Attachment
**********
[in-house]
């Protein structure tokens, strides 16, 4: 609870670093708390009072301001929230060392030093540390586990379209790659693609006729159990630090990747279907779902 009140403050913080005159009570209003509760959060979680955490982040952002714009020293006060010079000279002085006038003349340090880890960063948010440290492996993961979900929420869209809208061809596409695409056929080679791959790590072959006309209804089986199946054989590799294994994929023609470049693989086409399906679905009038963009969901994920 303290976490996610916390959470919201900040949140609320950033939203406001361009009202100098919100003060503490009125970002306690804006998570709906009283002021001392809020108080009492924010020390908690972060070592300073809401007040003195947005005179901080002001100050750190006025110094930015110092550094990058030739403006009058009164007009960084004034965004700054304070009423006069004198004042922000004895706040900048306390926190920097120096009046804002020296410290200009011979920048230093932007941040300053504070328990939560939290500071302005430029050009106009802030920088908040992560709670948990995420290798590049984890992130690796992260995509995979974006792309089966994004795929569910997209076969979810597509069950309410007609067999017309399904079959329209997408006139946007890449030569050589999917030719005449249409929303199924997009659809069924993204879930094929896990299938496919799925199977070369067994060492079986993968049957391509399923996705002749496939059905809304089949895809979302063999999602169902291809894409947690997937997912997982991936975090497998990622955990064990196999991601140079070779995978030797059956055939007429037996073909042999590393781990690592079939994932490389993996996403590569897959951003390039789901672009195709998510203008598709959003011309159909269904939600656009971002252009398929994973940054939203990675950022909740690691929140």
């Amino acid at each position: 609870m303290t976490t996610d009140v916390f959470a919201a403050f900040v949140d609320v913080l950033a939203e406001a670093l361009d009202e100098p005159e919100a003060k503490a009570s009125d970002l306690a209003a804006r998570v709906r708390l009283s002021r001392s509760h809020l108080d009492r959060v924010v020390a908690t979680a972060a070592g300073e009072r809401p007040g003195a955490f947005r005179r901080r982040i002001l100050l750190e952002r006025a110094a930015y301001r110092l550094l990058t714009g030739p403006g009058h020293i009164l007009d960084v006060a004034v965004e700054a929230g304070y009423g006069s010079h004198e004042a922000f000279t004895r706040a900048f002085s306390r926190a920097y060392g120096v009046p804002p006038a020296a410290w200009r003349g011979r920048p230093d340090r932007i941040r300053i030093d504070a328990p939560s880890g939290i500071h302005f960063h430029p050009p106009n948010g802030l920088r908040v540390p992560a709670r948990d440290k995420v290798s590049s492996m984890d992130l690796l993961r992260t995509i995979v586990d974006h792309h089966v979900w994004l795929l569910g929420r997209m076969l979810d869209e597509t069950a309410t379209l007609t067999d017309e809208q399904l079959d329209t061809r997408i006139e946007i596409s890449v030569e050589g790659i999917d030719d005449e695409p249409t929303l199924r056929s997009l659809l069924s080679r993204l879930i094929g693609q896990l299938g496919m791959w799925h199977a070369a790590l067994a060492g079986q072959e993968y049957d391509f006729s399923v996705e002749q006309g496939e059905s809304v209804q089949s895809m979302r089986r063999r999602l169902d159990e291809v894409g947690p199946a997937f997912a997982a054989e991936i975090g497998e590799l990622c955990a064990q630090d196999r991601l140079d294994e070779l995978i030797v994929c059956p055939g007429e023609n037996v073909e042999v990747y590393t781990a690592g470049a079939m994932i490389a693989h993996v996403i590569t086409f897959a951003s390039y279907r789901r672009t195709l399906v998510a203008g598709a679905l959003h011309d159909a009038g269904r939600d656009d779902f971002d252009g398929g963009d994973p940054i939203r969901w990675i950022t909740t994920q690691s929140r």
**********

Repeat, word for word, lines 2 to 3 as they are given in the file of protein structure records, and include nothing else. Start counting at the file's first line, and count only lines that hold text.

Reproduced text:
């Protein structure tokens, strides 16, 4: 609870670093708390009072301001929230060392030093540390586990379209790659693609006729159990630090990747279907779902 009140403050913080005159009570209003509760959060979680955490982040952002714009020293006060010079000279002085006038003349340090880890960063948010440290492996993961979900929420869209809208061809596409695409056929080679791959790590072959006309209804089986199946054989590799294994994929023609470049693989086409399906679905009038963009969901994920 303290976490996610916390959470919201900040949140609320950033939203406001361009009202100098919100003060503490009125970002306690804006998570709906009283002021001392809020108080009492924010020390908690972060070592300073809401007040003195947005005179901080002001100050750190006025110094930015110092550094990058030739403006009058009164007009960084004034965004700054304070009423006069004198004042922000004895706040900048306390926190920097120096009046804002020296410290200009011979920048230093932007941040300053504070328990939560939290500071302005430029050009106009802030920088908040992560709670948990995420290798590049984890992130690796992260995509995979974006792309089966994004795929569910997209076969979810597509069950309410007609067999017309399904079959329209997408006139946007890449030569050589999917030719005449249409929303199924997009659809069924993204879930094929896990299938496919799925199977070369067994060492079986993968049957391509399923996705002749496939059905809304089949895809979302063999999602169902291809894409947690997937997912997982991936975090497998990622955990064990196999991601140079070779995978030797059956055939007429037996073909042999590393781990690592079939994932490389993996996403590569897959951003390039789901672009195709998510203008598709959003011309159909269904939600656009971002252009398929994973940054939203990675950022909740690691929140």
């Amino acid at each position: 609870m303290t976490t996610d009140v916390f959470a919201a403050f900040v949140d609320v913080l950033a939203e406001a670093l361009d009202e100098p005159e919100a003060k503490a009570s009125d970002l306690a209003a804006r998570v709906r708390l009283s002021r001392s509760h809020l108080d009492r959060v924010v020390a908690t979680a972060a070592g300073e009072r809401p007040g003195a955490f947005r005179r901080r982040i002001l100050l750190e952002r006025a110094a930015y301001r110092l550094l990058t714009g030739p403006g009058h020293i009164l007009d960084v006060a004034v965004e700054a929230g304070y009423g006069s010079h004198e004042a922000f000279t004895r706040a900048f002085s306390r926190a920097y060392g120096v009046p804002p006038a020296a410290w200009r003349g011979r920048p230093d340090r932007i941040r300053i030093d504070a328990p939560s880890g939290i500071h302005f960063h430029p050009p106009n948010g802030l920088r908040v540390p992560a709670r948990d440290k995420v290798s590049s492996m984890d992130l690796l993961r992260t995509i995979v586990d974006h792309h089966v979900w994004l795929l569910g929420r997209m076969l979810d869209e597509t069950a309410t379209l007609t067999d017309e809208q399904l079959d329209t061809r997408i006139e946007i596409s890449v030569e050589g790659i999917d030719d005449e695409p249409t929303l199924r056929s997009l659809l069924s080679r993204l879930i094929g693609q896990l299938g496919m791959w799925h199977a070369a790590l067994a060492g079986q072959e993968y049957d391509f006729s399923v996705e002749q006309g496939e059905s809304v209804q089949s895809m979302r089986r063999r999602l169902d159990e291809v894409g947690p199946a997937f997912a997982a054989e991936i975090g497998e590799l990622c955990a064990q630090d196999r991601l140079d294994e070779l995978i030797v994929c059956p055939g007429e023609n037996v073909e042999v990747y590393t781990a690592g470049a079939m994932i490389a693989h993996v996403i590569t086409f897959a951003s390039y279907r789901r672009t195709l399906v998510a203008g598709a679905l959003h011309d159909a009038g269904r939600d656009d779902f971002d252009g398929g963009d994973p940054i939203r969901w990675i950022t909740t994920q690691s929140r």